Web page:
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A large gallstone erodes its way into the intestine, usually the duodenum, from the gall bladder generating a bilio-enteric fistula. The gall stone may pass through the intestine, or if it is large is may get held up. Where it gets held up depends on the size of the gallstone and intestine. The narrowest part of the small intestine is in the terminal ileum about 2 feet proximal to the ileo-caecal valve. The gallstone will intermittently block and unblock the intestine with liquid chyme often passing around it until it gets held fast. Thus the clinical picture may that of an ileus rather than severe obstruction. If a plain abdominal film is closely inspected gas may be visible in the biliary tree (pneumo-bilia). Some of these stones are radio-opaque, they may be visible on CT scanning even if they are not visible on plain abdominal films. If the diagnosis is made pre-operatively only a small incision is required. A longitudinal enterotomy is made in the proximal intestine and the stone milked back and out the hole, then the enterotomy is closed. The bilio-enteric fistula is left alone.

A concretion of undigested matter may block the lumen of the bowel. For instance a large amount of hair may accumulate in the stomach (tricho-beezoar) in people who eat their hair (tricho-tillo-mania). People who eat a lot of vegetable matter which is not chewed well enough may get a similar problem (phyto-beezoar). The beezoar will often be in the stomach as the job of the stomach is to liquefy the ingested material before passing it into the duodenum (antral mill). Some people develop an accumulation of undigested material in the small intestine if there is an anatomical abnormality such as jejeunal diverticulae.

Foreign body

Foreign bodies will occasionally cause a blockage in the intestine. The presence of a foreign body may be obvious from the history or it may be suspected due to unusual radiographic appearances. Most foreign bodies that will cause obstruction get caught in the esophagus. The narrow areas in the esophagus are at the start (crico-pharyngeus 15 cm from incisors), where the bronchus crosses (20 cm from the incisors), where there is an indentation from the left atrium (25 cm from the incisors) and at the end (gastro-esophageal junction 40 cm from the incisors). It may be possible to remove these endoscopically or to push them into the stomach where they may be more easily retrieved. There is some controversy about whether flexible or rigid endoscopy is best for removal of esophageal foreign bodies. Some foreign bodies are most easily removed with the flexible scope and some with the rigid scope. Both modalities are useful. Flexible endoscopy may be attempted under conscious sedation, and is more widely available and there is no doubt that more people are expert in the use of the flexible scope than in the use of the rigid scope. In addition, in patients without foreign bodies flexible endoscopy is associated with a lower rate of esophageal perforation than rigid endoscopy. The situation in patients with foreign bodies is more controversial, some surgeons advocate the primary use of rigid endoscopy in the case of foreign bodies, they maintain that it is safer. There is a significant risk of esophageal perforation due to impaction of a foreign body in the esophagus, particularly if removal is delayed of if the object is sharp. Patients should be warned about this risk prior to attempted removal.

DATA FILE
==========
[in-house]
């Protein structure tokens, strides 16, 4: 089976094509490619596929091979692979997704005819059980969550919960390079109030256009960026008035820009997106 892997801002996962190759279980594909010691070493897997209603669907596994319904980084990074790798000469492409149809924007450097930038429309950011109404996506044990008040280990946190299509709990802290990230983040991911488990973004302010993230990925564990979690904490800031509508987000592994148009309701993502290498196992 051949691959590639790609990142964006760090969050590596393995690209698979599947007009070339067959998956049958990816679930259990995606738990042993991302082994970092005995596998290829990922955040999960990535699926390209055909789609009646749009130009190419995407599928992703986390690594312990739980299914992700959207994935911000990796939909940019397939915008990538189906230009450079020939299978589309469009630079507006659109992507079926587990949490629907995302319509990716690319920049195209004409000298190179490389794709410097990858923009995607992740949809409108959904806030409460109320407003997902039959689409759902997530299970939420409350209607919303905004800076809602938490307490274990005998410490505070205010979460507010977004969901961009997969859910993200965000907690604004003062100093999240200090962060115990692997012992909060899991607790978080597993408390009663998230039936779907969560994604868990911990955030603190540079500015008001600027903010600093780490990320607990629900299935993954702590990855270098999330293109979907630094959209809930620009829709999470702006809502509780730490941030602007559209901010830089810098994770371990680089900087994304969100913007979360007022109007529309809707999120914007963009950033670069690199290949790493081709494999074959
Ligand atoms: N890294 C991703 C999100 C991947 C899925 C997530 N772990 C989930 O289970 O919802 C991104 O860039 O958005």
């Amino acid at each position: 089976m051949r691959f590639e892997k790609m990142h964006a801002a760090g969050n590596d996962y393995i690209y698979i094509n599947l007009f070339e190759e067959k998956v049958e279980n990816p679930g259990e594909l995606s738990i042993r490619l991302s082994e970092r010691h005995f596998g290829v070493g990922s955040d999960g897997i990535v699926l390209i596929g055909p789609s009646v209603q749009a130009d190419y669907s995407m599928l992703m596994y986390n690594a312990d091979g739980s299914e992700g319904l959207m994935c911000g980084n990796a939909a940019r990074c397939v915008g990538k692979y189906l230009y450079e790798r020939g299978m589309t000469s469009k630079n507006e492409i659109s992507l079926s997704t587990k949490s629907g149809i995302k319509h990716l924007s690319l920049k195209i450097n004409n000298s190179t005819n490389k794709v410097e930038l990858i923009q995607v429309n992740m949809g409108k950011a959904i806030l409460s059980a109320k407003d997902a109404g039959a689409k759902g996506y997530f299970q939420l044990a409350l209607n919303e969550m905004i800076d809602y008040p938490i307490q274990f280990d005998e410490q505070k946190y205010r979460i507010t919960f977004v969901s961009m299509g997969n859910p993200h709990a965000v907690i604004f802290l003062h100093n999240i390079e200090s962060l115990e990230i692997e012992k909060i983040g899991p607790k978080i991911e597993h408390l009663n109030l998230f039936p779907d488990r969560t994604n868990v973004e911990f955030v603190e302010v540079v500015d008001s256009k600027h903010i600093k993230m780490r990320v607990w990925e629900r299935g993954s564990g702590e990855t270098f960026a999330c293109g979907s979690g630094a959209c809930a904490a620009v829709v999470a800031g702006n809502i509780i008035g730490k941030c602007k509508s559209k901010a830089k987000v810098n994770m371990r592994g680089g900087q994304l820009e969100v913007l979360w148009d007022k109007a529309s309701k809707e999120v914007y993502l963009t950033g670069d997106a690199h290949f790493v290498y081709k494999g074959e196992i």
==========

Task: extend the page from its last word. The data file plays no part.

Some psychiatric patients are repeat offenders and cause great misery to the physicians who treat them. Some surgeons refuse to treat such patients after numerous removals. This does not usually stop the patient though and the patient will be transferred around to different surgeons in different hospitals. It is not necessary to remove every foreign body, in any case.

Some prisoners, swallow metallic foreign bodies, for a day out of the prison. They may wrap a safety pin in cello-tape and then swallow that for instance. This however does not guarantee that they will not suffer a perforation.

next up previous index Surgical Topics
Next: Wall Up: Lumen, Wall, Outside or Previous: Lumen, Wall, Outside or   Index
Adrian P. Ireland